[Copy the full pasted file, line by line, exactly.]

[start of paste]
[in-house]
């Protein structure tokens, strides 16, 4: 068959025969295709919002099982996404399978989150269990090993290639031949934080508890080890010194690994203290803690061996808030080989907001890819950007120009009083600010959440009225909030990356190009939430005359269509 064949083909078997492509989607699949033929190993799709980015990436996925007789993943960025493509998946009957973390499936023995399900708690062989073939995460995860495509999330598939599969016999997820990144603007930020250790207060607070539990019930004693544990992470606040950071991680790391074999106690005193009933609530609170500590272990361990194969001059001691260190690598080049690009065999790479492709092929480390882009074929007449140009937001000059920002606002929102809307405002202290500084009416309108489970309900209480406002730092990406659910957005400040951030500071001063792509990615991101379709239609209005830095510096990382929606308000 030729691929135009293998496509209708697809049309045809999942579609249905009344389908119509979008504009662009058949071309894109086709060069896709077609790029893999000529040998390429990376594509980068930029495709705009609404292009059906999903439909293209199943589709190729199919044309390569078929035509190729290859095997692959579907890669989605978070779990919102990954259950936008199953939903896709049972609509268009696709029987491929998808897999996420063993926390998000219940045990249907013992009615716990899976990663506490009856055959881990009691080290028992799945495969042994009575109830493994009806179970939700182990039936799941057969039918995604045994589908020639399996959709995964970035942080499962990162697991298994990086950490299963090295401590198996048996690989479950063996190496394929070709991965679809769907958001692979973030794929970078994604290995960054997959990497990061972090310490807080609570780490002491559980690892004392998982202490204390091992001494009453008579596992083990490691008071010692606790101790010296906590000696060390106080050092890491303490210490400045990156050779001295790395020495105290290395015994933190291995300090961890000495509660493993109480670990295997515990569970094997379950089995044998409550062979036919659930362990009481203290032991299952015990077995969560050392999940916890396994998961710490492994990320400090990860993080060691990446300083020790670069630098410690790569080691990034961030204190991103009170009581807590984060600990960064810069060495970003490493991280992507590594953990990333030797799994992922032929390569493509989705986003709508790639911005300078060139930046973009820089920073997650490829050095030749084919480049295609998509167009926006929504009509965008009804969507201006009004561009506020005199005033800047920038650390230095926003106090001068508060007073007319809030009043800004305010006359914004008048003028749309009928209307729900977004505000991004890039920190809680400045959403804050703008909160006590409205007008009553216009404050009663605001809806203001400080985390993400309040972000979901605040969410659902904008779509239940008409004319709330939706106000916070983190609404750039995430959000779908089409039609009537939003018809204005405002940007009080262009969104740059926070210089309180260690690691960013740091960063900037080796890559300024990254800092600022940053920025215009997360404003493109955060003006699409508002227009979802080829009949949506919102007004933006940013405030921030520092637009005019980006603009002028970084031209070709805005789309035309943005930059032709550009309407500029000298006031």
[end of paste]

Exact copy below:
[in-house]
């Protein structure tokens, strides 16, 4: 068959025969295709919002099982996404399978989150269990090993290639031949934080508890080890010194690994203290803690061996808030080989907001890819950007120009009083600010959440009225909030990356190009939430005359269509 064949083909078997492509989607699949033929190993799709980015990436996925007789993943960025493509998946009957973390499936023995399900708690062989073939995460995860495509999330598939599969016999997820990144603007930020250790207060607070539990019930004693544990992470606040950071991680790391074999106690005193009933609530609170500590272990361990194969001059001691260190690598080049690009065999790479492709092929480390882009074929007449140009937001000059920002606002929102809307405002202290500084009416309108489970309900209480406002730092990406659910957005400040951030500071001063792509990615991101379709239609209005830095510096990382929606308000 030729691929135009293998496509209708697809049309045809999942579609249905009344389908119509979008504009662009058949071309894109086709060069896709077609790029893999000529040998390429990376594509980068930029495709705009609404292009059906999903439909293209199943589709190729199919044309390569078929035509190729290859095997692959579907890669989605978070779990919102990954259950936008199953939903896709049972609509268009696709029987491929998808897999996420063993926390998000219940045990249907013992009615716990899976990663506490009856055959881990009691080290028992799945495969042994009575109830493994009806179970939700182990039936799941057969039918995604045994589908020639399996959709995964970035942080499962990162697991298994990086950490299963090295401590198996048996690989479950063996190496394929070709991965679809769907958001692979973030794929970078994604290995960054997959990497990061972090310490807080609570780490002491559980690892004392998982202490204390091992001494009453008579596992083990490691008071010692606790101790010296906590000696060390106080050092890491303490210490400045990156050779001295790395020495105290290395015994933190291995300090961890000495509660493993109480670990295997515990569970094997379950089995044998409550062979036919659930362990009481203290032991299952015990077995969560050392999940916890396994998961710490492994990320400090990860993080060691990446300083020790670069630098410690790569080691990034961030204190991103009170009581807590984060600990960064810069060495970003490493991280992507590594953990990333030797799994992922032929390569493509989705986003709508790639911005300078060139930046973009820089920073997650490829050095030749084919480049295609998509167009926006929504009509965008009804969507201006009004561009506020005199005033800047920038650390230095926003106090001068508060007073007319809030009043800004305010006359914004008048003028749309009928209307729900977004505000991004890039920190809680400045959403804050703008909160006590409205007008009553216009404050009663605001809806203001400080985390993400309040972000979901605040969410659902904008779509239940008409004319709330939706106000916070983190609404750039995430959000779908089409039609009537939003018809204005405002940007009080262009969104740059926070210089309180260690690691960013740091960063900037080796890559300024990254800092600022940053920025215009997360404003493109955060003006699409508002227009979802080829009949949506919102007004933006940013405030921030520092637009005019980006603009002028970084031209070709805005789309035309943005930059032709550009309407500029000298006031």